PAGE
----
The Budapest Gambit saw a short-lived revival in 1984–85 when Chess Informant included three games (as many as in the previous fifteen years), all played at a high level of competition, and all won by Black. But White players found reinforcements and even invented a line with 4.e3 and 5.Nh3. In the 21st century, despite Shakhriyar Mamedyarov's successful efforts to rehabilitate the line 4.Bf4 g5, the Budapest Gambit almost never appears at the highest level. Its most recent appearance was when Richárd Rapport defeated Boris Gelfand with Black using the opening in round 2 of the 2014 Tata Steel Chess competition.


In the database of the website, the Budapest Gambit scores 28.9% Black wins, 44.1% White wins and 27.1% draws. The percentage of draws is especially low compared to mainstream alternatives such as 2...e6 (43.7% draws) or 2...g6 (37% draws). This opening gives more chance to win for both opponents, although the percentage of Black wins is still lower than the alternative 2...c5. In the main line 3.dxe5 Ng4 4.Bf4 the percentage of Black wins already falls to 21.1%, lower than the main lines after 2...e6 or 2...g6.

The Budapest Gambit has never been widely used as Black by the top-ten chessplayers. Richard Réti used it five times in the period 1919–26 when he was among the ten best players in the world but he scored only 1½ points. Savielly Tartakower used it four times in 1928 when he was the eighth-best player in the world, including thrice in one tournament (Bad Kissingen 1928) but he scored only ½ point against world-class opposition: Bogoljubov then ranked number four in the world, Capablanca ranked number two, and Rubinstein ranked number seven. Rudolf Spielmann used it thrice in 1922–23 when he was about number 9–12 in the world, with a win against Euwe but defeats against Yates and Sämisch. Nigel Short played the gambit twice in the years 1992–93 when he was number 7–11, scoring only ½ points against Karpov (then ranked number two) and Ivanchuk (then ranked number three). Recently, Mamedyarov used it twice in 2004 (scoring 1½ with a win against Van Wely) when he was not already among the top-players, and six times in 2008 when he was about number 6–14; he scored five points with wins against former world champion Kramnik (then ranked number three), and grandmasters Tkachiev and Eljanov, but all six games took place in rapid or blitz events.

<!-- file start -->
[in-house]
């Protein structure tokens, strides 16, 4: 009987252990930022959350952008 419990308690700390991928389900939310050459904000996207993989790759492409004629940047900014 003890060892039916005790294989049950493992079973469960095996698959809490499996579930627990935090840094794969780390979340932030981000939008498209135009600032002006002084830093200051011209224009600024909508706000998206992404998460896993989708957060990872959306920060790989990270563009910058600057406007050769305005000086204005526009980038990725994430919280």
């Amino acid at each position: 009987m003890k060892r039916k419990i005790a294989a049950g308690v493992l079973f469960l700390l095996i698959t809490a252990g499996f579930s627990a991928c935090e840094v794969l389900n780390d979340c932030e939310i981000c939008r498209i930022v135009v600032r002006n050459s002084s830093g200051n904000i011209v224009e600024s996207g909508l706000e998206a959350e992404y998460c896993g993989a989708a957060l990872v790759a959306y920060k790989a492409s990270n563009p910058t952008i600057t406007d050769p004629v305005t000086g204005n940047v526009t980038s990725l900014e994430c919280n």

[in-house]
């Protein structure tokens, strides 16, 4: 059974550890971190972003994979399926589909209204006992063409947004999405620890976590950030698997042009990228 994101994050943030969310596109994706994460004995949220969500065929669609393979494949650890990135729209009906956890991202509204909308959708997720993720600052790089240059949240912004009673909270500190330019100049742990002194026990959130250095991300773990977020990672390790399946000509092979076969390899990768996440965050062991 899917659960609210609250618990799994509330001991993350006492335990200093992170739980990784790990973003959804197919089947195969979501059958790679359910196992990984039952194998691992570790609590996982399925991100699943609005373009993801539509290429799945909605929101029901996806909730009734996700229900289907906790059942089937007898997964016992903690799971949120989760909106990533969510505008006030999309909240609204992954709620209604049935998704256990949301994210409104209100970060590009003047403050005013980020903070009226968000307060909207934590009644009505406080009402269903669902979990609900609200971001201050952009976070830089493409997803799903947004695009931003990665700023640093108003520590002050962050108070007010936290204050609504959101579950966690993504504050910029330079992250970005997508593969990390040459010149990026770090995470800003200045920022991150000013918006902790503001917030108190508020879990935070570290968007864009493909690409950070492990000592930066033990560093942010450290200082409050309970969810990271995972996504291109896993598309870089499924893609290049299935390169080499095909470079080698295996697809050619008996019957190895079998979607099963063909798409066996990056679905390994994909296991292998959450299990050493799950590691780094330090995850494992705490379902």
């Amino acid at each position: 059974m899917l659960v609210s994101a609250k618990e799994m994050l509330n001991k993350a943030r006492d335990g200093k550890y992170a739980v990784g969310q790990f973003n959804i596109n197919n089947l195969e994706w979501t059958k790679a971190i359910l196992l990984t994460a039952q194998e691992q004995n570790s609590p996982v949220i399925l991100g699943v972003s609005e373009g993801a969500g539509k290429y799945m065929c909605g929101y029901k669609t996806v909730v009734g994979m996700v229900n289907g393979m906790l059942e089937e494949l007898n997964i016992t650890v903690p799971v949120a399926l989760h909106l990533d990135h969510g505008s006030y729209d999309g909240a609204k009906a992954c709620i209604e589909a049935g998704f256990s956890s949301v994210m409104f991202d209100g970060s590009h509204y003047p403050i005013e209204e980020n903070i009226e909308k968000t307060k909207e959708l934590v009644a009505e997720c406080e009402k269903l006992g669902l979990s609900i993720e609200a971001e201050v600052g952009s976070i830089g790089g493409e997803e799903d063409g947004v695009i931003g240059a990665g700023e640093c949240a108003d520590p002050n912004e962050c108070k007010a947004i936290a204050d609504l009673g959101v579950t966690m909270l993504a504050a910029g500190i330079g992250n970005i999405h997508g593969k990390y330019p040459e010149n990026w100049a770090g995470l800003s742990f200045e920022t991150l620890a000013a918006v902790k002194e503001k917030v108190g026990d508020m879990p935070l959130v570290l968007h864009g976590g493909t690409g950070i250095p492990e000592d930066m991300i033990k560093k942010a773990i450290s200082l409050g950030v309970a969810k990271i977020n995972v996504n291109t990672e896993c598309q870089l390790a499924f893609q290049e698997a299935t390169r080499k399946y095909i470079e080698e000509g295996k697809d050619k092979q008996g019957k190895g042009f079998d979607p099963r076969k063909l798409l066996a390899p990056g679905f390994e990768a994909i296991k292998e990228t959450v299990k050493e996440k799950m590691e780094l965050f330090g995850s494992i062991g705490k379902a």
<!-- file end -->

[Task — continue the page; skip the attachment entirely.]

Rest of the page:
Nicolas Giffard summarises the modern assessment of the Budapest Gambit:

It is an old opening, seldom used by champions without having fallen in disgrace. While White has several methods to get a small advantage, this defence is strategically sound. Black gets a good pawn structure and possibilities of attack on the kingside. His problems generally come from the white pressure on the d-column and a lack of space to manoeuvre his pieces.

Boris Avrukh writes, "The Budapest Gambit is almost a respectable opening; I doubt there is a refutation. Even in the lines where White manages to keep an extra pawn, Black always has a lot of play for it."

Strategic and tactical themes

White builds up an imposing pawn centre

White has a strong pawn centre.